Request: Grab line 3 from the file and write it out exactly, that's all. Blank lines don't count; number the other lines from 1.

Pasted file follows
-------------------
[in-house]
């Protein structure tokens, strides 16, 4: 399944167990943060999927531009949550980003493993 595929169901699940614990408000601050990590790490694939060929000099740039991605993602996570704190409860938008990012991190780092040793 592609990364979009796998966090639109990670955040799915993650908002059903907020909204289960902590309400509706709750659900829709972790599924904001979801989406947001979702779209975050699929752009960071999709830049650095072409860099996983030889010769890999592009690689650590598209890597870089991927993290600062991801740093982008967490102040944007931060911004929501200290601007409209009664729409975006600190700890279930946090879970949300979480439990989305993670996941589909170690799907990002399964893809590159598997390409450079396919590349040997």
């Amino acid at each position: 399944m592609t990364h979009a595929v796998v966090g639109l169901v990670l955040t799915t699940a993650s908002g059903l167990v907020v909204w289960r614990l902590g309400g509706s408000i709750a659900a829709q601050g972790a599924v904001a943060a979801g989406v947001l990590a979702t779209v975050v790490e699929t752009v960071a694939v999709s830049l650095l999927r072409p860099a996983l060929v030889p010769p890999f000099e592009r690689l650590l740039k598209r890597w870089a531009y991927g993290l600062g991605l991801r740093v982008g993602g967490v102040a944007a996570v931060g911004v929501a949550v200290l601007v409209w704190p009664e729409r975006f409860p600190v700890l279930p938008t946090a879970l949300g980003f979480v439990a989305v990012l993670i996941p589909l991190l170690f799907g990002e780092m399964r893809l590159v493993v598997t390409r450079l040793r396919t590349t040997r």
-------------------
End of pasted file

């Amino acid at each position: 399944m592609t990364h979009a595929v796998v966090g639109l169901v990670l955040t799915t699940a993650s908002g059903l167990v907020v909204w289960r614990l902590g309400g509706s408000i709750a659900a829709q601050g972790a599924v904001a943060a979801g989406v947001l990590a979702t779209v975050v790490e699929t752009v960071a694939v999709s830049l650095l999927r072409p860099a996983l060929v030889p010769p890999f000099e592009r690689l650590l740039k598209r890597w870089a531009y991927g993290l600062g991605l991801r740093v982008g993602g967490v102040a944007a996570v931060g911004v929501a949550v200290l601007v409209w704190p009664e729409r975006f409860p600190v700890l279930p938008t946090a879970l949300g980003f979480v439990a989305v990012l993670i996941p589909l991190l170690f799907g990002e780092m399964r893809l590159v493993v598997t390409r450079l040793r396919t590349t040997r």